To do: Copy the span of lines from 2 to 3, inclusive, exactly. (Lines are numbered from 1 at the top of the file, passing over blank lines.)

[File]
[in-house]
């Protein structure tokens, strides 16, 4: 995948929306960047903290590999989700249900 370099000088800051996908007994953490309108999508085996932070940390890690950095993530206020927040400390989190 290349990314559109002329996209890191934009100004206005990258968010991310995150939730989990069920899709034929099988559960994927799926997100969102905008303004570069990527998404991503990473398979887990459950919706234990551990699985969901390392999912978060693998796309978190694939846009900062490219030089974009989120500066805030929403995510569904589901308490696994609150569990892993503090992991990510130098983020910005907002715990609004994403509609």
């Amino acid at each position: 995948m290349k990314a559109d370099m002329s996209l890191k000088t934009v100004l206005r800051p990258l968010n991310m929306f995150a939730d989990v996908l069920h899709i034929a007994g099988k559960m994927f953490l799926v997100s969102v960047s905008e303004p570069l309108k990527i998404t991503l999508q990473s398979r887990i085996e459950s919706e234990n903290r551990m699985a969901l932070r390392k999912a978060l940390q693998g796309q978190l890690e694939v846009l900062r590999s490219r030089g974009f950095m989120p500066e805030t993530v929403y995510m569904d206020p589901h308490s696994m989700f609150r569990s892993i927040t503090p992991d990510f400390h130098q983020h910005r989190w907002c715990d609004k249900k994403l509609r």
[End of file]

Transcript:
């Protein structure tokens, strides 16, 4: 995948929306960047903290590999989700249900 370099000088800051996908007994953490309108999508085996932070940390890690950095993530206020927040400390989190 290349990314559109002329996209890191934009100004206005990258968010991310995150939730989990069920899709034929099988559960994927799926997100969102905008303004570069990527998404991503990473398979887990459950919706234990551990699985969901390392999912978060693998796309978190694939846009900062490219030089974009989120500066805030929403995510569904589901308490696994609150569990892993503090992991990510130098983020910005907002715990609004994403509609």
């Amino acid at each position: 995948m290349k990314a559109d370099m002329s996209l890191k000088t934009v100004l206005r800051p990258l968010n991310m929306f995150a939730d989990v996908l069920h899709i034929a007994g099988k559960m994927f953490l799926v997100s969102v960047s905008e303004p570069l309108k990527i998404t991503l999508q990473s398979r887990i085996e459950s919706e234990n903290r551990m699985a969901l932070r390392k999912a978060l940390q693998g796309q978190l890690e694939v846009l900062r590999s490219r030089g974009f950095m989120p500066e805030t993530v929403y995510m569904d206020p589901h308490s696994m989700f609150r569990s892993i927040t503090p992991d990510f400390h130098q983020h910005r989190w907002c715990d609004k249900k994403l509609r």